“We need authentic Italian street food in the Bay Area,” said Daniele Carsano, co-owner of 54 Mint Forno Italiano in Walnut Creek, and the soon-to-be-open Casa Barotti on College Avenue in Berkeley.
Looking for a way to bring the casual Italian eating style to the Bay Area, Carsano — a native of Turin — got to talking with his two childhood friends, who are both restaurant owners in Italy. Together they hatched a plan to open a business that highlights the very best flavors of his home country coupled with an engaged sense of community for a dining experience that’s more like a gathering place meant for friends to catch up over great food.
“It’s just like if you were in those tiny places in Florence or Rome,” Carsano said.
And tiny it is. With roughly 1,200 square feet to its name, and located in the space previously occupied by Extreme Pizza, Casa Barotti will be grab-and-go during the day with seating available along counters, as well as a single communal table towards the back.
The restaurant will maximize every last inch by utilizing the space’s pre-existing open concept, allowing diners a glimpse into the kitchen. Outside of the prep area and Moretti Forni oven, however, the showstopper will be the display counter which will feature pizza al taglio (aka pizza by the slice), fresh-baked focaccia and panzerotti (fried mini calzones). There will even be farinata — a heavenly, unleavened chickpea-flour cake hailing from Genoa that’s traditionally topped with all manner of deliciousness including stracchino (a soft, creamy cow’s cheese) and pesto. Casa Barotti will sell these products by the piece, or half piece, rather than by weight.
The display counter — meant to replicate pizza window displays often seen throughout Rome — will be the driving factor behind the grab-and-go concept, but come 5 o’clock, Casa Barotti will transform into a traditional Italian bar (pending a beer and wine license approval, of course).
“Like Italian tradition mandates,” Carsano said, “at 5 p.m. it’s aperitivo time. We want Casa Barotti to transform into an Italian bar at night, where you stand up and chat with your friends and grab a little bit of salami, a piece of Parmigiano, a sip of wine and that’s it… a true, rustic, urban Italian feeling is what we want to provide.”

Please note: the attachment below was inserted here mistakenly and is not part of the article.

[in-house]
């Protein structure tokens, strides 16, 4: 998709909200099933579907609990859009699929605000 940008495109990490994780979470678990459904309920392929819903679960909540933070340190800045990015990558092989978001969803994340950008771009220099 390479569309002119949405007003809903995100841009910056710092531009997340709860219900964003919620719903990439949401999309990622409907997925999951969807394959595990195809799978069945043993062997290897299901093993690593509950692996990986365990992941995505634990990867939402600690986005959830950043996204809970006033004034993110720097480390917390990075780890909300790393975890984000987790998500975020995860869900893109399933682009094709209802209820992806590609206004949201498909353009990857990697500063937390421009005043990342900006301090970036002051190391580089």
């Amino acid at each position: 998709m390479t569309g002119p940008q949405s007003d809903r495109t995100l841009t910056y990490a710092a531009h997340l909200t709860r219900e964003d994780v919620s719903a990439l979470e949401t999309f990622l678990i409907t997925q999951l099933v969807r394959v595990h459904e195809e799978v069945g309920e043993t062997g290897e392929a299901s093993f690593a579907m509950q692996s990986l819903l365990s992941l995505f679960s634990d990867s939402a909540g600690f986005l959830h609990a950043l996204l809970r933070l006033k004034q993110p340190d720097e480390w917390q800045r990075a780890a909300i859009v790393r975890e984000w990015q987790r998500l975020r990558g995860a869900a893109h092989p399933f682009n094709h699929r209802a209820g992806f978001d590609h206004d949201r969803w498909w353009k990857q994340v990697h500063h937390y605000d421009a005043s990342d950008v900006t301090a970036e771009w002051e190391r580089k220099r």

Vying to be the Bay Area’s first spizzicheria — colloquially understood as “little munches” or “casual bites” in Italian — Carsano insists that success will come from using quality, imported ingredients, with rotating spotlights on dishes found throughout Italy. Carsano said he wants to do a basic line of Italian pizza and focaccia, but then throw in a weekly or monthly street-food special that targets a particular region. So from one week to the next, you might enjoy a sample of tasty bites from Piemonte, Liguria or Emilia-Romagna.
“We want to have the freedom to cover all of Italy,” he said. “Because there is so much we can offer.” But since he lives in the Bay, Carsano will rely heavily on his two partners in Turin.
“I travel to Italy a lot, but in order to bring the true authentic flavor you have to be there,” Carsano said. “That’s why I rely on my friends because they are there, in Italy, and are guaranteed to maintain the authentic flavor,” which in turn will be showcased at the College Avenue eatery.
With plans to offer a gamut of products, from dry salumi to aged Parmigiano, fresh olive oil to small-batch milled flour, Carsano is pulling out all the stops. For example, the chef-owner has contracted with small mills in Piemonte in northern Italy to produce his own blend of flour for the focaccia and pizza dough. And who wouldn’t want beautiful fresh olive oil from Puglia? With the help of his Turin partners, Carsano will be importing all of the specialty products himself because “we simply cannot find it here.”
But that’s not to say he won’t give a nod to the Bay Area and the incredible bounty of produce that comes from local California growers.
“We are the best state for produce,” he said unequivocally. “So everything will be local.” And true to Bay Area form, everything will be seasonal too. In fact seasonality will play a huge role in the spizzicheria’s creations simply because it’s an important custom in Italy to eat local and with the seasons.
“I always have to rethink what I’m doing [with the menu], because while we get strawberries and watermelon here in winter, there is none of that anywhere in Italy,” Carsano said. “I always have to remember that seasonality is at the base of Italian [cooking] tradition. Italians eat local. Each community relies on availability and sustainability in order to have that connection to authentic Italian cuisine, and we intend to follow the same” while still paying homage to California.
Until its opening (slated for the middle of February), however, the space will undergo a bit of renovations led by the stylish Berkeley architecture firm Studio KDA, which has transformed such spaces as downtown Berkeley’s Comal and San Leandro’s Top Hatters Kitchen and Bar. Carsano hopes that his vision of a clean-lined, modern eatery, tinged with a bit of timeless Italian character (think a giant photo of a piazza blown up across a wall and specialty items for sale imported directly from Italy), will soon come to life.
Ultimately, though, Carsano is most excited for the opportunity to offer the area a unique dining experience that reminds him of home.
“We want to give this opportunity to people who have not been able to go to Italy yet,” he said, “and have not had these types of authentic flavors. We are going to bring it to the Bay Area and hope they’ll enjoy it as much as we do.”
Casa Barotti will be at 3204 College Ave. (at Alcatraz Avenue), Berkeley